Sarasota Probate FAQ

Working through the probate process can be complex. When families lose a loved one, dealing with probate can make it more challenging to mourn their loss and get back to their lives. However, once they understand what to expect from probate, it could make it easier to navigate the process, manage expectations, and finalize the decedent’s estate sooner. 

To that end, many of our clients have reported having numerous questions about Florida probate law. We have compiled a brief FAQ below, answering some of the most frequently asked questions regarding probate and estate planning. Any additional questions we did not cover here can be discussed during a confidential case evaluation with a dedicated probate administration lawyer from Luhrsen Goldberg. 

How Long Will It Take to Settle the Decedent’s Estate?

It will generally take at least a few months to move a decedent’s estate through probate. However, between the administration and management of the estate, it could be six months or longer. If the personal representative needs to challenge the validity of the creditor’s claims, the will itself, or sell assets, the probate process will likely take longer.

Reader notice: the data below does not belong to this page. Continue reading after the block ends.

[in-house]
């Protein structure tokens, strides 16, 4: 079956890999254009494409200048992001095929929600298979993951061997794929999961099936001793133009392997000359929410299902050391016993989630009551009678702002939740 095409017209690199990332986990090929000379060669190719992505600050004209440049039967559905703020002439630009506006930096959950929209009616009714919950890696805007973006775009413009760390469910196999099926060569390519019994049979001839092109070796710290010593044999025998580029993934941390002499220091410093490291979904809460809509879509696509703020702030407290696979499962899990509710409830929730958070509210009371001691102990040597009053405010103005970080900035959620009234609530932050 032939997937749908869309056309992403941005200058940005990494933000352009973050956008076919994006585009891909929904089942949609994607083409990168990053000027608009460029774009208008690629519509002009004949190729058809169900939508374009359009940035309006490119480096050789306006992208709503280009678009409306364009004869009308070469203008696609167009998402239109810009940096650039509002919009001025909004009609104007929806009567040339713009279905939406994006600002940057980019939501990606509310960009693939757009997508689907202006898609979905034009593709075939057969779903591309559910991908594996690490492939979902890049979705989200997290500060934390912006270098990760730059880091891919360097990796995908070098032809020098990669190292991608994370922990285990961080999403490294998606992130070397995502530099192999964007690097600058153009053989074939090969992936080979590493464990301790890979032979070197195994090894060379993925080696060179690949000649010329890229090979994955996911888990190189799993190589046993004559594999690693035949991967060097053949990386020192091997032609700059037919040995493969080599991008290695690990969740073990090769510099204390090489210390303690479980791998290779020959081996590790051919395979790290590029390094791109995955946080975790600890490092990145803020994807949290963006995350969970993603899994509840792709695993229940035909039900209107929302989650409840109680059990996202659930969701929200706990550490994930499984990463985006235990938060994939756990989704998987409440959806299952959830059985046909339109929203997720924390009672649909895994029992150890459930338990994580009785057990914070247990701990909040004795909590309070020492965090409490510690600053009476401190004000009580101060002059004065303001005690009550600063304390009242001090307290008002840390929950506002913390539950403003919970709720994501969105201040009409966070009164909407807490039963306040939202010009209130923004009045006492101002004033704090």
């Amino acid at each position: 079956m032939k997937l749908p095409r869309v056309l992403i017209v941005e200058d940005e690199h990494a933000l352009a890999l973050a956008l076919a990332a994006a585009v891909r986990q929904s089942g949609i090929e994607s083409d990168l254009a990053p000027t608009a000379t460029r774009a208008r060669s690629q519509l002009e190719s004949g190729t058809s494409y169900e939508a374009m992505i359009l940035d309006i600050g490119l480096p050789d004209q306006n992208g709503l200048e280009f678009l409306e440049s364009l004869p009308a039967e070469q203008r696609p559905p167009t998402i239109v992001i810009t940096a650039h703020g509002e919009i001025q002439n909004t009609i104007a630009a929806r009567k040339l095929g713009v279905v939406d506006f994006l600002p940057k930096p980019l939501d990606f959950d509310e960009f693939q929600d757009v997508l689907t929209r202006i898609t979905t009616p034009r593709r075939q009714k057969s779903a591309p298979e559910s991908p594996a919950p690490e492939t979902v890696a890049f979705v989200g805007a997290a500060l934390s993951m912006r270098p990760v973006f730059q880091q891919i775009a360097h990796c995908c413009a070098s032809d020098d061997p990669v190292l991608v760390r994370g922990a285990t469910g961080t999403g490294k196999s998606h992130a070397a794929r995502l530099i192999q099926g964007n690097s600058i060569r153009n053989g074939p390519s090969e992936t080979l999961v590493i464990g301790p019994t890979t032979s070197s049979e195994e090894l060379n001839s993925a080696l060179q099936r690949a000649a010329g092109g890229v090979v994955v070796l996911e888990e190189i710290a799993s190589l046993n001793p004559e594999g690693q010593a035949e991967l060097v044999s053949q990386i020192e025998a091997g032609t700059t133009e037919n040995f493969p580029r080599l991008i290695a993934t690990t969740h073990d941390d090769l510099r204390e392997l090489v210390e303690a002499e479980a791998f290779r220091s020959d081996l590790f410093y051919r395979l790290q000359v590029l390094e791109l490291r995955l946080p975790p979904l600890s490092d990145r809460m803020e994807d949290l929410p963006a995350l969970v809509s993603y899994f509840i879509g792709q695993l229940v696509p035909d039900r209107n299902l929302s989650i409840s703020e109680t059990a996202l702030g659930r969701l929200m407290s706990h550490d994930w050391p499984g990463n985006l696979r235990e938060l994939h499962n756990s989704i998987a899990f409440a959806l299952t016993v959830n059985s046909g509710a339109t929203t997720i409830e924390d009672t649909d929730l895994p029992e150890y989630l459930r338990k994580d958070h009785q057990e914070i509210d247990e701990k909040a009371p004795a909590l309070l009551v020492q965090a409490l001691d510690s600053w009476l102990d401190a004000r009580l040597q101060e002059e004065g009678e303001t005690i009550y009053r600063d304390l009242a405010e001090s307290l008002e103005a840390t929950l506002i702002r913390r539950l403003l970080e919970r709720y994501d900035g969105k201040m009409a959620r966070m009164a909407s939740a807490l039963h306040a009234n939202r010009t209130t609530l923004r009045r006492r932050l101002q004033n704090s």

Is There a Probate Filing Deadline?

After the decedent has passed away, there is no probate filing deadline. However, the personal representative has a fiduciary obligation to the decedent, beneficiaries of the decedent’s estate, and creditors to begin the probate process in a timely manner under Florida Statute 733.402. Our estate probate lawyers ensure our clients uphold their fiduciary duty. 

This can help personal representatives avoid facing accusations of a breach of fiduciary duty, particularly if the value of the decedent’s estate assets is diminished due to the personal representative’s failure to initiate the probate process soon enough. This often occurs when creditors attempt to take action against the decedent’s assets.

How Long Does an Executor Have to Settle an Estate in Florida?